• Potassium Sorbate is often added prior to sweetening wine. Potassium Sorbate will prevent the fermentation of any new sugars added post primary fermentation. Some winemakers do not like the taste that can sometimes accompany Potassium Sorbate. Many winemakers will skip the addition of Potassium Sorbate given the fact that that additional treatments of sulfite during the multiple previous rackings have killed off the yeast cells and or any remaining yeast cells have been removed during the fining and clarification process. Whether to use Potassium Sorbate or not has to be a personal choice of preference and assumed risk.

Blending Your Wine

  • Blending wine is the art of bringing two or more wines together to create a new or better wine by finding wines that compliment each other when blended at bench tested ratios. Caution, blending a good wine to improve a bad wine only makes more bad wine. However, if a wine is deficient in color, body, acidity, etc., it can be improved by blending it with a wine strong in a characteristic it is lacking.
  • Make several samples of different ratios and blends before you bottle. Don’t assume an 85% 10% 5% blend you heard or read was good will work for your wine. I've tried copying a published commercial blend but made multiple samples and the blend by the commercial winery was not the best for my wine.
  • Have friends over and sample your wines and various ratios before you bottle. Add cheese, crackers and make it an evening!

Types of Wine Bottle Corkers

  • Handheld Wine Bottle Corkers – Affordable, will get the job done, hard on the corks because it pushes the cork through a hole that gradually shrinks in size to compress the cork small enough to enter the top of the wine bottle. Works best with a smaller #8 size wine cork, especially the synthetic Nomacorc.
  • Bench Wine Bottle Corkers – Excellent corker that compresses the wine cork before pushing it into the wine bottle. Much more friendly to your wine cork than a hand held corker. Sets on top of your table or counter so it is very easy on the back.
  • Floor Wine Bottle Corkers - Excellent corker that compresses the wine cork before pushing it into the wine bottle. Much more friendly to your wine cork than a hand held corker. Sets on the ground.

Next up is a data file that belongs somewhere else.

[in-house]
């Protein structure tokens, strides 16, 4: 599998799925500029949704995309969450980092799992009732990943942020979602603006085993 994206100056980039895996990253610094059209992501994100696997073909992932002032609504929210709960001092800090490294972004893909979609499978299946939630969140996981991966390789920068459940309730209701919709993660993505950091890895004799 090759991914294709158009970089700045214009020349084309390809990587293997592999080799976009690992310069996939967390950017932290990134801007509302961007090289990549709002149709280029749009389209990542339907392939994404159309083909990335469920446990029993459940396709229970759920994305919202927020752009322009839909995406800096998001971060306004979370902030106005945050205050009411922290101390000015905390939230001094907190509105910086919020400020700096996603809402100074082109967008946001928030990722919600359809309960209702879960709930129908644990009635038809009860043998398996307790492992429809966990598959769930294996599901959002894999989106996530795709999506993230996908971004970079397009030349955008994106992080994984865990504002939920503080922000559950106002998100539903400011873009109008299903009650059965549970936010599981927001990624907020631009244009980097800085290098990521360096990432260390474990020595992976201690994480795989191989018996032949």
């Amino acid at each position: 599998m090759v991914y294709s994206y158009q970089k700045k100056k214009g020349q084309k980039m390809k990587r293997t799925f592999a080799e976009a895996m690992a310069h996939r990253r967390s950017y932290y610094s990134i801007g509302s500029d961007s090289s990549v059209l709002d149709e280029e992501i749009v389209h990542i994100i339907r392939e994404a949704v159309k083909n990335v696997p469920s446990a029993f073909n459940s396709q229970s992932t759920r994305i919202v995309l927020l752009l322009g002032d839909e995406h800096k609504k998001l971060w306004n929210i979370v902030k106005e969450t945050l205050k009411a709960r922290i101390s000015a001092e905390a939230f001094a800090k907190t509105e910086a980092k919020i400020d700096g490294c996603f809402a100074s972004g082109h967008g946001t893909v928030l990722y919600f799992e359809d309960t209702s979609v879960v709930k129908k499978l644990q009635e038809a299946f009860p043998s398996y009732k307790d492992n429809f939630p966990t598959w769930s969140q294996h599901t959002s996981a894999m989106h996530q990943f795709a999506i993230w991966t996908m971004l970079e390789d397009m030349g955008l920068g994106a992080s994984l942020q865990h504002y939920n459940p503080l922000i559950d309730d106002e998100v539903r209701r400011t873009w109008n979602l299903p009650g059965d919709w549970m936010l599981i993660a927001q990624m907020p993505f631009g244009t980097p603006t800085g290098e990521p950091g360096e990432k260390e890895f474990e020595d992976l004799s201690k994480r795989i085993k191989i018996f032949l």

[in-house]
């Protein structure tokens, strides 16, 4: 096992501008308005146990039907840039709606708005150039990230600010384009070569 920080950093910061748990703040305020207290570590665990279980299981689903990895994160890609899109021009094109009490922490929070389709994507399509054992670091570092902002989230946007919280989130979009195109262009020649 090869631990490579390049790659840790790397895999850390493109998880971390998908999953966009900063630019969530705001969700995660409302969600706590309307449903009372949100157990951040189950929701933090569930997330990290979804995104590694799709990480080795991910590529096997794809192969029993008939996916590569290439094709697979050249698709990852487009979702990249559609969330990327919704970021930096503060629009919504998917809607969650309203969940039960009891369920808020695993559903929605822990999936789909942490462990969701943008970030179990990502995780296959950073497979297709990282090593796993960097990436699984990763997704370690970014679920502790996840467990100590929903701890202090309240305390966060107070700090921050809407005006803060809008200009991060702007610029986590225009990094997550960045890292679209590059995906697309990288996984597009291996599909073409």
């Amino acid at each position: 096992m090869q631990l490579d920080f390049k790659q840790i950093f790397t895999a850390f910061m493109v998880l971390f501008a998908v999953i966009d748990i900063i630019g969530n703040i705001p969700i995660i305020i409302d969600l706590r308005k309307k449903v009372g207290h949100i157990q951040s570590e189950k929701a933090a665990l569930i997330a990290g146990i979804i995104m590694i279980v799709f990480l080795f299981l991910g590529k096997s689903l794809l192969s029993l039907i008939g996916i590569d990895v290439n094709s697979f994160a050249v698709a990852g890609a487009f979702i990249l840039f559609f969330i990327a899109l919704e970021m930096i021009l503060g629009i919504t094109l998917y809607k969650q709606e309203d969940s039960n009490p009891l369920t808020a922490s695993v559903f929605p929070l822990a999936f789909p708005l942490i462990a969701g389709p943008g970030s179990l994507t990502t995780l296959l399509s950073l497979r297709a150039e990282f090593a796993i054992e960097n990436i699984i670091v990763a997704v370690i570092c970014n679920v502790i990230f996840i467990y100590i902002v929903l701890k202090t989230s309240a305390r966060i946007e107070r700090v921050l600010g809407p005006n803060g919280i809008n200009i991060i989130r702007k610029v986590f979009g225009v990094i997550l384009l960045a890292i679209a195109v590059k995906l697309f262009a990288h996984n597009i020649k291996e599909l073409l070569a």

Which Type of Wine Corks to Use?

  • Synthetic Wine Corks versus Natural Wine Corks compared to Agglomerate Wine Corks
  • A topic of much debate and a bit long for the sake of this tutorial. Bottom line is there are pros and cons to both and much debate about the chemical exchange that takes place or does not take place between the cork and the wine to help with the aging process of a bottled wine. As of yet there has been no scientific conclusion drawn regarding the benefits to aging with a natural cork or if those benefits are lost when a synthetic cork is used, just speculation.
  • There are excellent corks made from both synthetic materials and natural cork, likewise there are inferior corks made from same materials. It is dependent on the quality of the materials and the process. With a cork as with much else in life, you get what you pay for. But do not get me wrong, the mid-range priced corks will serve almost all winemakers quite well for their needs of aging a bottle of wine for 5 to 10 years.
  • A huge benefit to using synthetic wine corks is that these bottles can be stored upright, unlike a natural wine cork that needs to be kept moist from the wine to maintain its sealing properties

Should you Sanitize Your Wine Corks?

  • Commercial wineries do not sanitize their corks. Corks used by commercial wineries are kept in their sanitized, sealed bags until they are used for bottling.